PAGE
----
WASHINGTON — Although the Federal Deposit Insurance Corp.'s failed-bank suits have not yet gone to trial, a key issue in many of them may soon be taken up by appeals courts, which could have a large impact on the agency's lawsuits.

A common defense for officers and directors in FDIC cases is the "business-judgment rule," which shields business decisions that seemed prudent but later had harmful results.

But the scope of various business-judgment rules — which are established by state laws — are still being debated, and parties in at least two cases are looking to appeals courts for possible help in setting the ground rules.

"It's not surprising at all that they want to go to the appeals court immediately to get a ruling on the extent of protection that the business-judgment rule provides, because it's central to determining the viability of many claims," said Christopher Bruner, a law professor at Washington and Lee University in Lexington, Va. "The bottom line is that this is a very unsettled question, by and large."

In California, lawyers for former IndyMac Bank chief executive Michael Perry are waiting for the Ninth Circuit Court of Appeals to decide if it will hear their case for overturning a lower-court ruling. The lower-court judge had said the FDIC's claim against Perry could proceed — ruling that California's business-judgment rule only protects board members but not executives — but agreed to suspend the case as Perry sought an appeal.

In a separate case, the FDIC wants a reversal of a Georgia court's ruling that the agency cannot bring simple negligence claims against the former leaders of Integrity Bank. The judge in that case said the state's business-judgment rule protects the defendants, but the FDIC has asked the judge either to reconsider or, alternatively, allow the agency to appeal the decision to the Eleventh Circuit Court of Appeals.

While the treatment of business judgment rules tends to vary somewhat by state, Bruner said, an appeals court can "have a role in helping us understand what the business judgment rule protects in that given state."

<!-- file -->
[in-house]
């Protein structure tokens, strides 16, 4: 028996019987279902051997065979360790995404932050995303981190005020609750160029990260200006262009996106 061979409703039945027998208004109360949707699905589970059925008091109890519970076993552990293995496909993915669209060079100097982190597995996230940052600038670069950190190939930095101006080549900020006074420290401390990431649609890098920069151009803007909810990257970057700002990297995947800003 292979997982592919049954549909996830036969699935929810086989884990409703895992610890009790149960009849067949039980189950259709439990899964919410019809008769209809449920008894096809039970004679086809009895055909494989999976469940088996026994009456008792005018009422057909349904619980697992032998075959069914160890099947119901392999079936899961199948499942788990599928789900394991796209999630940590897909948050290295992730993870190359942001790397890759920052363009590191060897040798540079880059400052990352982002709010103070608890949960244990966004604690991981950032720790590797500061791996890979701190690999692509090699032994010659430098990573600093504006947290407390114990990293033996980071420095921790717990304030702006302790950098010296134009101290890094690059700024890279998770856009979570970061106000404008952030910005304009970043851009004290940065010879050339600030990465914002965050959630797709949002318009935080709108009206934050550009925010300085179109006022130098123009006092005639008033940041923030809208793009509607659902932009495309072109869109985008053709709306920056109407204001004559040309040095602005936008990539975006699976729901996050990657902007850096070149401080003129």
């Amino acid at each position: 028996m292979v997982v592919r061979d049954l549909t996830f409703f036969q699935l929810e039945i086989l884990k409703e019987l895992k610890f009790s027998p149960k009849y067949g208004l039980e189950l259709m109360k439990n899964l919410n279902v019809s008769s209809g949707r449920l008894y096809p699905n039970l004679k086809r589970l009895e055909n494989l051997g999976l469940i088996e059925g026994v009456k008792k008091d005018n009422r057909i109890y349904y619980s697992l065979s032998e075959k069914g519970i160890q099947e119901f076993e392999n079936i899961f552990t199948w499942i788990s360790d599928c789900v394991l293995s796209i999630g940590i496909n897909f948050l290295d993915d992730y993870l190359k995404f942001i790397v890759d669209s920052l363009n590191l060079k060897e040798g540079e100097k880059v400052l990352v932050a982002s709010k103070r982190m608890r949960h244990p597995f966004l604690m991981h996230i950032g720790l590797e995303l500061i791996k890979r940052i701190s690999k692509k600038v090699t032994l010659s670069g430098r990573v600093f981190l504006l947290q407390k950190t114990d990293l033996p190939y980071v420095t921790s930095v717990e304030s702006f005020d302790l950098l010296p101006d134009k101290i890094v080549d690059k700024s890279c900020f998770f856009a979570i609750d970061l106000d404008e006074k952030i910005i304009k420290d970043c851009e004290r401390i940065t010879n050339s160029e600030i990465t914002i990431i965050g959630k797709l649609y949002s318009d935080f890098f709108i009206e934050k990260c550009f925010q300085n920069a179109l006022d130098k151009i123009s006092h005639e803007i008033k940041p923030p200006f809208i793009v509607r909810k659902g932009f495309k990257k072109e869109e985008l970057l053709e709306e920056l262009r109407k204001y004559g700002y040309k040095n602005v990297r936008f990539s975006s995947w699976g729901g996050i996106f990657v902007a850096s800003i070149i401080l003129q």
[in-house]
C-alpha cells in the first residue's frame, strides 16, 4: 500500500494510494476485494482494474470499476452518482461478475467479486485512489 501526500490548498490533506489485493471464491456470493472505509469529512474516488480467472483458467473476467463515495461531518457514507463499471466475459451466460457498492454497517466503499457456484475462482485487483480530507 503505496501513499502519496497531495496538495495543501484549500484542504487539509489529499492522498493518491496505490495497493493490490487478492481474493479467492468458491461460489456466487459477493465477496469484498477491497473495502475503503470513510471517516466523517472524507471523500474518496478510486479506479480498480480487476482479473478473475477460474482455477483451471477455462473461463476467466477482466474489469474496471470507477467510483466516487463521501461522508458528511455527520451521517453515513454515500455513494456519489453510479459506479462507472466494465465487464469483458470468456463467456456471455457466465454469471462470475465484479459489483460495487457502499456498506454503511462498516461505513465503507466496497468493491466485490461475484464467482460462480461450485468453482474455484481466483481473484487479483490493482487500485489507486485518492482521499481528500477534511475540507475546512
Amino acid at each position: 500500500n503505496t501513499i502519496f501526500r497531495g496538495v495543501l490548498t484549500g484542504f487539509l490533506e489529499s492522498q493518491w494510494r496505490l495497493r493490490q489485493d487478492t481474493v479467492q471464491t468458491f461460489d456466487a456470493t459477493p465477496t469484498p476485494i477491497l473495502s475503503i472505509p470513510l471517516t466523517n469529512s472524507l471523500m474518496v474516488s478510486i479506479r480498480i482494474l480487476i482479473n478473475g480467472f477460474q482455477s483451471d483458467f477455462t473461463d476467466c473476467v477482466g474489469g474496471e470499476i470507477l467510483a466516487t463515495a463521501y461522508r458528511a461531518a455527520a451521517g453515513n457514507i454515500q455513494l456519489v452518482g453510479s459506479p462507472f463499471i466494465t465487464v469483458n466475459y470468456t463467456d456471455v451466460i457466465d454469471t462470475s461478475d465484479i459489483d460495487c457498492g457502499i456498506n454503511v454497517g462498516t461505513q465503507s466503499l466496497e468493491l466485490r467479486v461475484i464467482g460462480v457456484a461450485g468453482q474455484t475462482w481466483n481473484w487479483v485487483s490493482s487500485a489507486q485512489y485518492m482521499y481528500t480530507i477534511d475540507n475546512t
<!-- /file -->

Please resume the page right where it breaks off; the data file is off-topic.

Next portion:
Yet this legal maneuvering is all transpiring even before any of the FDIC's nearly 30 failed-bank lawsuits stemming from the crisis have reached the trial phase. (The agency has settled in some of the cases.)

Some observers noted that in certain circumstances the outcome of whether a former manager can use the business-judgment rule has limited impact. That is because the FDIC can also allege "gross negligence", meaning someone was outright reckless in running the bank. That more serious claim is tougher to prove, but not limited by business-judgment rules. (The judge in the Integrity case said the FDIC can still pursue "gross negligence" claims against the bank's managers.)

"All of these cases are at the beginning points. Some claims are made no matter what," said Theodore Sawicki, a partner at Alston & Bird in Atlanta, which has defended several failed-bank clients in FDIC cases. "The FDIC makes claims for gross negligence as well as negligence in virtually all the cases. So a case is going to go forward on the merits most likely."

But Henry Turner, the managing member of Turner Law Offices LLC in Decatur, Ga., said any further judicial decisions in the Integrity case regarding the business-judgment rule would have broad effects in Georgia, which since the mortgage debacle has had more failures than any other state. Six other FDIC lawsuits over the failure of Georgia institutions are pending.

The FDIC is "trying to head this off at the pass," Turner said. "Georgia is the epicenter for bank failures. … So the FDIC very predictably when they got that adverse [Integrity Bank] ruling — they're not just going to cave in and say, 'O.k., we'll accept this,' particularly when they have a number of other cases right down the hall from them here in the northern district of Georgia."

But Sawicki said the federal appeals court may shy from cases involving questions about state-specific rules.

"These are all questions of state law. I would expect that the Eleventh Circuit would be loath to take one of these because they'd be asking to decide state law," he said. "Alternatively, what they would do is certify the question to the Georgia Supreme Court."

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